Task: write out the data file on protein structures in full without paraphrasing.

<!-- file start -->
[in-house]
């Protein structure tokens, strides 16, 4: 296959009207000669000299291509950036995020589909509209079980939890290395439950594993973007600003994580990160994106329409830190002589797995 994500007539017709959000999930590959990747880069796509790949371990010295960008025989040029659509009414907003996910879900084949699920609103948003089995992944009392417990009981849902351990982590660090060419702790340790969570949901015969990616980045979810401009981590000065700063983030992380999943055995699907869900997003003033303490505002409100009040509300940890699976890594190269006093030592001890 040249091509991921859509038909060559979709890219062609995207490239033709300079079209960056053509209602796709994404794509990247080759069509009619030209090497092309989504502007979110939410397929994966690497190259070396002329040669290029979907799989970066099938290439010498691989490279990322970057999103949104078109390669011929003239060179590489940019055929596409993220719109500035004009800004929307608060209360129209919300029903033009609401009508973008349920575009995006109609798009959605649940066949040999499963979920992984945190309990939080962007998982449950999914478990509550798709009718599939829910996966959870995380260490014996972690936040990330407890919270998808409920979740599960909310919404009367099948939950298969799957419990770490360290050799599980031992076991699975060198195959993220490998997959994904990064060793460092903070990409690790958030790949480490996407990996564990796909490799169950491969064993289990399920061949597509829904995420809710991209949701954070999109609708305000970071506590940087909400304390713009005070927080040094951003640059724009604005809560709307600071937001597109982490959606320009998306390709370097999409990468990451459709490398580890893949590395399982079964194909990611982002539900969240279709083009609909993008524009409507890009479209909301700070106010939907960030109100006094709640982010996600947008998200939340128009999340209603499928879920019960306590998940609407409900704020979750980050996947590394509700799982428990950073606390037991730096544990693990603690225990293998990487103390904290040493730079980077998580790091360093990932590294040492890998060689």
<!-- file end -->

[in-house]
């Protein structure tokens, strides 16, 4: 296959009207000669000299291509950036995020589909509209079980939890290395439950594993973007600003994580990160994106329409830190002589797995 994500007539017709959000999930590959990747880069796509790949371990010295960008025989040029659509009414907003996910879900084949699920609103948003089995992944009392417990009981849902351990982590660090060419702790340790969570949901015969990616980045979810401009981590000065700063983030992380999943055995699907869900997003003033303490505002409100009040509300940890699976890594190269006093030592001890 040249091509991921859509038909060559979709890219062609995207490239033709300079079209960056053509209602796709994404794509990247080759069509009619030209090497092309989504502007979110939410397929994966690497190259070396002329040669290029979907799989970066099938290439010498691989490279990322970057999103949104078109390669011929003239060179590489940019055929596409993220719109500035004009800004929307608060209360129209919300029903033009609401009508973008349920575009995006109609798009959605649940066949040999499963979920992984945190309990939080962007998982449950999914478990509550798709009718599939829910996966959870995380260490014996972690936040990330407890919270998808409920979740599960909310919404009367099948939950298969799957419990770490360290050799599980031992076991699975060198195959993220490998997959994904990064060793460092903070990409690790958030790949480490996407990996564990796909490799169950491969064993289990399920061949597509829904995420809710991209949701954070999109609708305000970071506590940087909400304390713009005070927080040094951003640059724009604005809560709307600071937001597109982490959606320009998306390709370097999409990468990451459709490398580890893949590395399982079964194909990611982002539900969240279709083009609909993008524009409507890009479209909301700070106010939907960030109100006094709640982010996600947008998200939340128009999340209603499928879920019960306590998940609407409900704020979750980050996947590394509700799982428990950073606390037991730096544990693990603690225990293998990487103390904290040493730079980077998580790091360093990932590294040492890998060689």